If you’re considering a new, high-paying career, look no further than heating, ventilation and air conditioning. HVAC is one of the most rapidly growing careers offered, according to the U.S. Bureau of Labor Statistics, which predicts careers in this field will grow by 13 percent by 2028.
There are a few reasons why these positions are growing so quickly. One is homeowners using government incentives to install more energy-efficient comfort systems. Then there’s the discontinuation of R-22 Freon® refrigerants, which influences old equipment. Lastly, there’s the red-hot home market and a property shortage that’s driven an increase in new construction houses.
One of the most needed careers is working as an HVAC technician. Learn more about what they do, how to become one and about how much you can expect to earn.
What Is an HVAC Technician?
A HVAC technician is someone who repairs, installs and maintains heating and cooling systems. Most work with both homeowners and business owners. And, most important, you’ll be skilled in:
Some are HVAC-R technicians, which means they also can take care of refrigeration.
Is HVAC a Hard Career?
While HVAC can be physically hard, it can also be highly satisfying. As a technician you’ll need to be able to:
- Work in extreme settings, such as tight or dirty spaces.
- Work in hot or cold areas as equipment is often outdoors.
- Work evenings, weekends and overtime during peak days.
One of the biggest misconceptions about HVAC is that it’s a blue-collar job. You need a specific skill set, extensive instruction and ongoing endorsements.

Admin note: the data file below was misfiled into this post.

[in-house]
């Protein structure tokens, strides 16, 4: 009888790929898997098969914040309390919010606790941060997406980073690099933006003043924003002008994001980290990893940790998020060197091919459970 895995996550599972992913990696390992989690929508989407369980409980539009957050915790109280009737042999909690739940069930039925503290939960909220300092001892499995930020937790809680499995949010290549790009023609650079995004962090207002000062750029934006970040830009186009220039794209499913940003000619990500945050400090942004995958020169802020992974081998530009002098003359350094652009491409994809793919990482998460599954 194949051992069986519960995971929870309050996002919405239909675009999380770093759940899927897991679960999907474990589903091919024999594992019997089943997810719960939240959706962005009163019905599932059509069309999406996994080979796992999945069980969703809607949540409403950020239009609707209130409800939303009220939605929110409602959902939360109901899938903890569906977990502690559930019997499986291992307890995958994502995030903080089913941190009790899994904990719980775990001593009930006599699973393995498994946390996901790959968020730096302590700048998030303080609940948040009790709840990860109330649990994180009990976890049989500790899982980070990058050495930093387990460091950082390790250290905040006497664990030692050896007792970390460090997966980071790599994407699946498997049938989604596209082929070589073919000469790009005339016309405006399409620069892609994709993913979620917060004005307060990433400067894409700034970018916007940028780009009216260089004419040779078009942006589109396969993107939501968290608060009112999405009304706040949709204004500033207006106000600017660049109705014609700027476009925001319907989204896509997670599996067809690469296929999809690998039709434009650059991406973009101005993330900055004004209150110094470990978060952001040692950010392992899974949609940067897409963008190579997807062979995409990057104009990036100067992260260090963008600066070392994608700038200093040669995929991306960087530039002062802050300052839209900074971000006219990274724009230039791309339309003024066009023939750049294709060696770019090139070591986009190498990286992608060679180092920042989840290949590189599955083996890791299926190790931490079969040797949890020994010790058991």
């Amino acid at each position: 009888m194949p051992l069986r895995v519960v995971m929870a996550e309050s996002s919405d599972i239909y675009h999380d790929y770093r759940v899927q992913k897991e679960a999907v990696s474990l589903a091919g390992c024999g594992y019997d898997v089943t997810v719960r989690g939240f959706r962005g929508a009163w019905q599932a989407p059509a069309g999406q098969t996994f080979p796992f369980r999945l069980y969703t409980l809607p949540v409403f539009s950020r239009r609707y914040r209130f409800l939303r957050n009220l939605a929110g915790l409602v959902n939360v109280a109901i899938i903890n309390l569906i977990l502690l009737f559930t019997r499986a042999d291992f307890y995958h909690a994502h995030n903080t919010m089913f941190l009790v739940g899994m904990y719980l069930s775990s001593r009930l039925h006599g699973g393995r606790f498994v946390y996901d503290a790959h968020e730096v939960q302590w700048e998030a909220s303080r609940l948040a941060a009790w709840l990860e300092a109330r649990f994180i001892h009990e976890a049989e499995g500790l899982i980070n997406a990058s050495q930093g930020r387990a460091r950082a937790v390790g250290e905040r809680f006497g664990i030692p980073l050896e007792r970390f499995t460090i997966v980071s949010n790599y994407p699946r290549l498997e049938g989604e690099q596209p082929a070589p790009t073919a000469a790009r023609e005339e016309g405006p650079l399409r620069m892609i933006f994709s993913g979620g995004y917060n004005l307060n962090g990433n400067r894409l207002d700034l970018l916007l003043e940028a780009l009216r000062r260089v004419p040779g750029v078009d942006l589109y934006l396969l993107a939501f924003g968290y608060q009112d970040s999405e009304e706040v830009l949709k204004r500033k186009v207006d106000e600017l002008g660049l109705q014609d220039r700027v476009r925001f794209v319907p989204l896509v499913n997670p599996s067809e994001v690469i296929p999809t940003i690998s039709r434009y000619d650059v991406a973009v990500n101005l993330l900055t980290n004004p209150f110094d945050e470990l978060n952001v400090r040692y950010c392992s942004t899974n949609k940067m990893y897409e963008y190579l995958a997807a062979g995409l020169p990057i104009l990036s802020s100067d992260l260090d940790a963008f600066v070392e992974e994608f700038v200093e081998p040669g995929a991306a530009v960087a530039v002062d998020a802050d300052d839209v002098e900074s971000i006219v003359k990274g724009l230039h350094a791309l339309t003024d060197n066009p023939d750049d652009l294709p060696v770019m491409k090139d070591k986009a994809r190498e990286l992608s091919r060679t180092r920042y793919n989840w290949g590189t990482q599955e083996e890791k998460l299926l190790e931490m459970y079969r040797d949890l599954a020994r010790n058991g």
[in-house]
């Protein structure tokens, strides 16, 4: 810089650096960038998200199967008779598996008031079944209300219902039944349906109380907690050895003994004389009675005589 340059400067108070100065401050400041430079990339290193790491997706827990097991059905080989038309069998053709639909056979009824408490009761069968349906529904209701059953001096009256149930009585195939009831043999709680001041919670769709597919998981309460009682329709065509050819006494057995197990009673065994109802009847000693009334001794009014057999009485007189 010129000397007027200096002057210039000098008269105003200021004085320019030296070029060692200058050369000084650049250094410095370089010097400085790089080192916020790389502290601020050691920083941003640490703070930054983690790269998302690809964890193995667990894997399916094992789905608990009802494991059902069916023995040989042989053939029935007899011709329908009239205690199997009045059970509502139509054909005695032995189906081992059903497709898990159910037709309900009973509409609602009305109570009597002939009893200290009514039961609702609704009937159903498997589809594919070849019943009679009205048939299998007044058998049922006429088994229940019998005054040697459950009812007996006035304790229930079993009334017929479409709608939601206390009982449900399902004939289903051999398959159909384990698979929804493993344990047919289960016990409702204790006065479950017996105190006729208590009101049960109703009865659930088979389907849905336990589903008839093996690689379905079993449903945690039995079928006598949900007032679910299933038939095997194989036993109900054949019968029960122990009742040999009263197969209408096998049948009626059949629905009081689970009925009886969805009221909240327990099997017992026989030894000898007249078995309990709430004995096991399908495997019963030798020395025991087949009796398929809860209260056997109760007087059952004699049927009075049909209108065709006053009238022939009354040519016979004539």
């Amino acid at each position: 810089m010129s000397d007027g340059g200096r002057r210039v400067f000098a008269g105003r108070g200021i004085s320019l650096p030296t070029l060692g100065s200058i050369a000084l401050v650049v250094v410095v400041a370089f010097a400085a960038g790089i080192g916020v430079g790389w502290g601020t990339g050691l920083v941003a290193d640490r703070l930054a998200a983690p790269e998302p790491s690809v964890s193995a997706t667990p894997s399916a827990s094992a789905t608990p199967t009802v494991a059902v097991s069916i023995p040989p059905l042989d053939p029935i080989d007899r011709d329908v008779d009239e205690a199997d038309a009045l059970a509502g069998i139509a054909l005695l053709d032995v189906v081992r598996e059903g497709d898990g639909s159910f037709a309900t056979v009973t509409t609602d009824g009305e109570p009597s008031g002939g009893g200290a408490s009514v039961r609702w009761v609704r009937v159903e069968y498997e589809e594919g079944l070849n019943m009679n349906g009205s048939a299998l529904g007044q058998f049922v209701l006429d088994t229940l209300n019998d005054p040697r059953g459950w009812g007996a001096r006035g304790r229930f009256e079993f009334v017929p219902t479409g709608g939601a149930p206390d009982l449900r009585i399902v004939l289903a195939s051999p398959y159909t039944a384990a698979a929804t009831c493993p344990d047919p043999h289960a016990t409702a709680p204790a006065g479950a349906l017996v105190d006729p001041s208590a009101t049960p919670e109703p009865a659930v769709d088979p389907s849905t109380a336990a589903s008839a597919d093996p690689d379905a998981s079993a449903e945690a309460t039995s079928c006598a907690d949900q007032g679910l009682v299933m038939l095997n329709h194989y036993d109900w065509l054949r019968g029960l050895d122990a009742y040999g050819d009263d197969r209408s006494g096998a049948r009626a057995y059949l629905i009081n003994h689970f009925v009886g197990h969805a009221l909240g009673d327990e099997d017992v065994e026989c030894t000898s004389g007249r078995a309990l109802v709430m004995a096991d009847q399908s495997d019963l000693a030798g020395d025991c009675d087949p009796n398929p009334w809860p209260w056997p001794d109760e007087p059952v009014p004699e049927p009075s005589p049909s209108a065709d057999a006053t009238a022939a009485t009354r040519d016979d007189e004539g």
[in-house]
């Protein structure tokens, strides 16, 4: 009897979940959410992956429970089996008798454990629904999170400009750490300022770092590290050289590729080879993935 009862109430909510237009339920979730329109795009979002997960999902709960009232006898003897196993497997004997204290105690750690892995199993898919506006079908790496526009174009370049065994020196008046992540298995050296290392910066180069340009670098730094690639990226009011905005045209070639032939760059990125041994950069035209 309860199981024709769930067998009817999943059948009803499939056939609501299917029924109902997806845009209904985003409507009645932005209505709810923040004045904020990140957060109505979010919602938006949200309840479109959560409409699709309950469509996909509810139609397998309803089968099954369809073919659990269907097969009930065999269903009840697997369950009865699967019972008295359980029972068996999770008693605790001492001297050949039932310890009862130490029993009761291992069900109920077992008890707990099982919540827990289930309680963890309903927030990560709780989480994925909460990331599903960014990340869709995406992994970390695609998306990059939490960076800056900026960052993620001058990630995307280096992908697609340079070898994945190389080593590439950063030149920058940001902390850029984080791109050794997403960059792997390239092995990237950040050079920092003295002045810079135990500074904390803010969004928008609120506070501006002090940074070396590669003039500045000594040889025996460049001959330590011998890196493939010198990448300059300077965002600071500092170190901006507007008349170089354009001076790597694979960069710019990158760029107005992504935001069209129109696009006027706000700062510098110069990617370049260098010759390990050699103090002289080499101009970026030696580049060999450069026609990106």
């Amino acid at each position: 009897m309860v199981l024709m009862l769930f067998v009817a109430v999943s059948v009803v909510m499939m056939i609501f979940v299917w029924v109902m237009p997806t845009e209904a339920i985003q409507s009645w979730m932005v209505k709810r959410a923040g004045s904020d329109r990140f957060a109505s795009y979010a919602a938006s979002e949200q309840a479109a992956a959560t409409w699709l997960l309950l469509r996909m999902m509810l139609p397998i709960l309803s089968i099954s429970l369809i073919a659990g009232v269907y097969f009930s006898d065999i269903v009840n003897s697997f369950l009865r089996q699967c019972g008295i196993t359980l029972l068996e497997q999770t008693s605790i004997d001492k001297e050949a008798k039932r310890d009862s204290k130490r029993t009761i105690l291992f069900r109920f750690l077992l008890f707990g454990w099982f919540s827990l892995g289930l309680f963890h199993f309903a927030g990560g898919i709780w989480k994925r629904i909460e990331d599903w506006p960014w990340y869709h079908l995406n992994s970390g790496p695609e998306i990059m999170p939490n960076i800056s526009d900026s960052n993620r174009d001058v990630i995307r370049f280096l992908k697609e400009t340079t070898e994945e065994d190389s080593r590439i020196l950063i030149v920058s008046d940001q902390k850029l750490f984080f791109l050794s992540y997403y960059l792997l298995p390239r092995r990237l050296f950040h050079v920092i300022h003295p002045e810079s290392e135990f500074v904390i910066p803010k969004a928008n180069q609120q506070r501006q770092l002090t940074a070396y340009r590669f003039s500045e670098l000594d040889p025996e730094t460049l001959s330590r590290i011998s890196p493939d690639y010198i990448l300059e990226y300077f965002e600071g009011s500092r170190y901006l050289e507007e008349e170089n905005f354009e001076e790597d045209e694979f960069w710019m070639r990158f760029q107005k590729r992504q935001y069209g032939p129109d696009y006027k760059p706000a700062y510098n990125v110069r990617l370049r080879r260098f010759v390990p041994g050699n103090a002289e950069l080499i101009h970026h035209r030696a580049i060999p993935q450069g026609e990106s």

It’s a great career possibility if you want to:
- Not be saddled with excessive student debt.
- Avoid sitting at a desk or in an office.
- Have job security realizing your position can’t be outsourced.
- Become your own boss and have your own profitable business.
How to Become an HVAC Technician
To become an HVAC technician, you will require a high school diploma or GED, plus comprehensive training. Other more specialized (and higher paying) HVAC positions typically need extra schooling or endorsements.
You can become certified by taking classes at a community college or trade school. How long it takes to become an HVAC technician relies on the program, which is usually six months to two years. Your employer may also expect NATE certification. This refers to North American Technician Excellence, this highly regarded accreditation expands your technical expertise to help you better serve customers.
Career Explorer reports that technicians familiar with tablets, electronics and troubleshooting will be in great demand as equipment updates.
Another benefit of working in HVAC is little to no educational debt.
According to Midwest Technical Institute, attending a technical or trade school typically costs around $15,000. A community college typically runs around $5,000 annually. In contrast, the average student debt for a bachelor’s degree is $25,921.
A Day in the Life of an HVAC Technician